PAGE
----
Annual production increased each year, and by 1989 the maximum capaci ty of the company's brewing equipment had been reached, forcing the W idmers to turn away business. That year the firm bought two adjoining historic buildings in Portland that were slated for demolition, whic h would be refurbished to house a new brewery. The 100-year-old Smith son and McKay Buildings featured Italianate and Romanesque Revival br ickwork and a unique cast-iron storefront, and were listed on the Nat ional Register of Historic Places. They required extensive interior w ork, however, which made the renovation costs significantly higher th an constructing a new facility from scratch.

In June 1990 the firm began moving into its newly completed brewhouse , whose state-of-the-art equipment had twice the 8,000-barrel annual capacity of the original location. The new site also had room for a p ub, offices, basement storage, and possible banquet rooms and rental apartments.

Once it was fully operational the new brewery enabled the firm to inc rease production dramatically, but demand was growing even faster. In 1992 Widmer Brothers began laying plans to build an expansion adjace nt to its new brewery that would once again double production. Output for the year reached 27,400 barrels, 20,550 of which was Hefeweizen. The Widmers continued to distribute their beer in kegs only, as they strove to offer the best-tasting beer possible.

In early 1994 the company sued a former employee who was planning to open a new brewery in Portland, claiming he was violating a noncompet e agreement he had signed. The case was later settled out of court wi th a payment to Widmer. During the year the firm also added a new bee r called Dunkel Weizen and leased a closed G. Heileman plant in Milwa ukee to brew Hefeweizen, but the facility was reportedly not able to produce the beer to Widmer's satisfaction and the deal was terminated .



In March 1995 a pub and restaurant, the Widmer Gasthaus, was opened a djacent to the company's brewery, and a major expansion was begun acr oss the street on property the firm had acquired. In September the Wi dmers sold a stake to Desai Capital Management for $10 million to fund the new construction. The company had also recently engaged CKS Partners to handle advertising, which was initially budgeted at &#36 ;1 million per year. Production for the year reached 69,200 barrels, of which 58,820 was Hefeweizen, and revenues hit an estimated $10 million.

Oregon now had 70 breweries or brewpubs (where beer was brewed for sa le on-site), and the state's drinkers led the nation in consumption o f craft beers, with nearly 9 percent of the total consumed in 1995 co ming from local firms. Widmer sold a greater portion of this amount t han any of its competitors, though its out-of-state presence was redu ced because it did not bottle its beers.

Bottling Beginning in 1996

In the spring of 1996 the firm's new $20 million brewery opened, with its brewing vessels and utilities connected to the older one via under-the-street tunnels. It would focus exclusively on brewing Hefe weizen, and included a new bottling line that met the Widmers' strict standards for maintaining flavor. Several other varieties would be b ottled there, including Amberbier, Blackbier, and Widberry.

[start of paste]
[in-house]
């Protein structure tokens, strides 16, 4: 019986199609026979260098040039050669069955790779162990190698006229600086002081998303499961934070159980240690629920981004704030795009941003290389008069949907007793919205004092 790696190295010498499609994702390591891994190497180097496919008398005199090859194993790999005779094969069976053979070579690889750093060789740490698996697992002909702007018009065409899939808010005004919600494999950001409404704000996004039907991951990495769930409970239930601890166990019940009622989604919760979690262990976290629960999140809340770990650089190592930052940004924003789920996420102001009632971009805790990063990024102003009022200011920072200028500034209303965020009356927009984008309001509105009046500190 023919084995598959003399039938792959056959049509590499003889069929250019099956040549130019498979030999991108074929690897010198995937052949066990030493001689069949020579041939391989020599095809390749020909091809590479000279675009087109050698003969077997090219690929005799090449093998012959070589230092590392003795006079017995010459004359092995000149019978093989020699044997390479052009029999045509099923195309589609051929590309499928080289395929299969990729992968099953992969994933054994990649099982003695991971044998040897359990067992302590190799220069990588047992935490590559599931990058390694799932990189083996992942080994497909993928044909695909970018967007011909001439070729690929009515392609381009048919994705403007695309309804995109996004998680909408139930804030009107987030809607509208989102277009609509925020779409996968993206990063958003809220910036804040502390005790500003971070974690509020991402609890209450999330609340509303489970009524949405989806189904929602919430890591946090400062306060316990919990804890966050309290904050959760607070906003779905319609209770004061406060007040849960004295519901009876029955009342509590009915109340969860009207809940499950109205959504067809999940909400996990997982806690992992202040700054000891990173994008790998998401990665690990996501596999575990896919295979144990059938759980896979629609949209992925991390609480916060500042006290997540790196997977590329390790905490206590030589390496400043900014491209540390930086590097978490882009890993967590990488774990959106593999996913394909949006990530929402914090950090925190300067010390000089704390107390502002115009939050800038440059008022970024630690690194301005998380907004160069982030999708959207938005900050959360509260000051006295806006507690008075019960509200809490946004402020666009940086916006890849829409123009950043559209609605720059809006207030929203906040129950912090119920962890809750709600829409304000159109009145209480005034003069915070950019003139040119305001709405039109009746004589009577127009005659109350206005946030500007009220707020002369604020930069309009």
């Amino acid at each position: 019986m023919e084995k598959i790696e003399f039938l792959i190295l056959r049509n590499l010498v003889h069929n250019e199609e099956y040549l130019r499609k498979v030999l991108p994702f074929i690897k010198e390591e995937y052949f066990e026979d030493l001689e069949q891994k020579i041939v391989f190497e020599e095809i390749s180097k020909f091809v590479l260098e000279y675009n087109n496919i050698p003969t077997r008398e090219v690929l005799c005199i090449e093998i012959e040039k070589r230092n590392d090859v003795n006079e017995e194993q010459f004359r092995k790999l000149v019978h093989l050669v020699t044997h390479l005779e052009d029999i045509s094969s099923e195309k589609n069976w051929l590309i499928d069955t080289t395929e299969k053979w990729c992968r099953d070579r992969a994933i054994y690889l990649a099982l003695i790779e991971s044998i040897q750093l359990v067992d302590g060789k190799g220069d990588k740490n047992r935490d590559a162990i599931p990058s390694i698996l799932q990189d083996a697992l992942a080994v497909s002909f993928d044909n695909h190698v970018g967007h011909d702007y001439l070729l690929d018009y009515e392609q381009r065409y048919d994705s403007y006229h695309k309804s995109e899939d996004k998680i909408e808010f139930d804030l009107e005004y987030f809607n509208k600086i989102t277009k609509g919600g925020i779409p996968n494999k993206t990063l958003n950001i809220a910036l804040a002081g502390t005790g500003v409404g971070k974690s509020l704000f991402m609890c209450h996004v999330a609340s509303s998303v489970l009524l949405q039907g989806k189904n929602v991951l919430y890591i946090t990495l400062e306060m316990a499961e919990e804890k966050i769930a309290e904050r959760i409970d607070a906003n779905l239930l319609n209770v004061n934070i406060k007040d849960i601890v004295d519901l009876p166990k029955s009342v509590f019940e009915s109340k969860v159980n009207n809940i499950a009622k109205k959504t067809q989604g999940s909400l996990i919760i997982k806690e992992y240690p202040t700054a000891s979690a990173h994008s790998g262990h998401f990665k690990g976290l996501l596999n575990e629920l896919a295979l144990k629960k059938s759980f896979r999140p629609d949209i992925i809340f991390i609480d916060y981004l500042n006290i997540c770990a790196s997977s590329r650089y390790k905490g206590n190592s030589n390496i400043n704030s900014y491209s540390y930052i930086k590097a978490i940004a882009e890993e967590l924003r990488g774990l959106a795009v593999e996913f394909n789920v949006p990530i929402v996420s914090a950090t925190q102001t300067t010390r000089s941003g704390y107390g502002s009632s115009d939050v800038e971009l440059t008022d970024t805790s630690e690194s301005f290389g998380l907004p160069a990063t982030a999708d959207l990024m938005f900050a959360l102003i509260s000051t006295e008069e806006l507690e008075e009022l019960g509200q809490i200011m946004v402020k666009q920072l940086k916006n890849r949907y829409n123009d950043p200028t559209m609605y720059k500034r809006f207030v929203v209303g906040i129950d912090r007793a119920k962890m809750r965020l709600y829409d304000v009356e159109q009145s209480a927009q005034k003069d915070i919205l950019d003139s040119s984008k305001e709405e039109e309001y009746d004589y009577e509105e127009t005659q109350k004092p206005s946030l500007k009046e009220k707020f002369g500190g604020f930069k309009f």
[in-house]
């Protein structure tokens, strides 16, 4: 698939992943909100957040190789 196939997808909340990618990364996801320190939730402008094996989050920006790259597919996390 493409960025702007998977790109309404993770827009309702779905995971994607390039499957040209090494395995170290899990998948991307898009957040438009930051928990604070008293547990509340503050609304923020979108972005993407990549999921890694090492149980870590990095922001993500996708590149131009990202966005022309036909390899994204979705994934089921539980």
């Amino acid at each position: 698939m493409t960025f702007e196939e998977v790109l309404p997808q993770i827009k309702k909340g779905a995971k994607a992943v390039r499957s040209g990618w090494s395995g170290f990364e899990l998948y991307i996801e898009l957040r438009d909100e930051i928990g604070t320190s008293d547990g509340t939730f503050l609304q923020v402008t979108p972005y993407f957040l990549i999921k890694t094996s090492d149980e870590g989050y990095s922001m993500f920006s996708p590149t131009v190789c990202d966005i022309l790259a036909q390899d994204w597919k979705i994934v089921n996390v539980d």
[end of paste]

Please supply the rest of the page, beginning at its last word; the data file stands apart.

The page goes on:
On May 6 Hefeweizen reached store shelves in Oregon and Washington in 22-ounce bottles and six-packs of 12-ounce bottles. The public respo nse was overwhelming, and in June the firm reported that demand of 15 ,000 barrels (206,700 cases) was more than double the anticipated pro duction of 6,000 barrels (82,600 cases). Plans for a $1.5 million expansion to the new plant were soon announced that would boost annu al capacity to 310,000 barrels.

Widmer was now producing 11 different beers, some of which were only offered on draft. They included Hefeweizen, Widberry Weizen, Blackbie r, Amberbier, Altbier, and Weizen year-round; and Doppelbock, Oktober fest, and Winternacht on a seasonal basis. The firm's distribution ar ea extended to Oregon, Washington, California, Wyoming, Colorado, Mon tana, Nevada, Idaho, and Alaska and a handful of other markets around the United States.

The company's success was not lost on the brewing industry's leaders, who had been warily eying the upstarts around the country that were taking a small but growing portion of their business. Some, including Miller and Coors, had launched pseudo-microbrews like Red Dog and Ki llian's whose packaging obscured their corporate origins, while other s began seeking to take over the most successful new firms. The numbe r of small brewers also was reaching critical mass, and distributors had started to drop slower-moving brands, while Anheuser-Busch's whol esalers were strongly urged to commit a "100 percent share of mind" t o its brews, with incentives offered if they jettisoned other lines. Meanwhile, imported beer sales were rebounding through the aggressive efforts of firms like Corona, and makers of distilled spirits were w orking to reclaim their own share of the alcoholic beverage market. A s its growth began to level off, in January 1997 the company laid off 11 employees.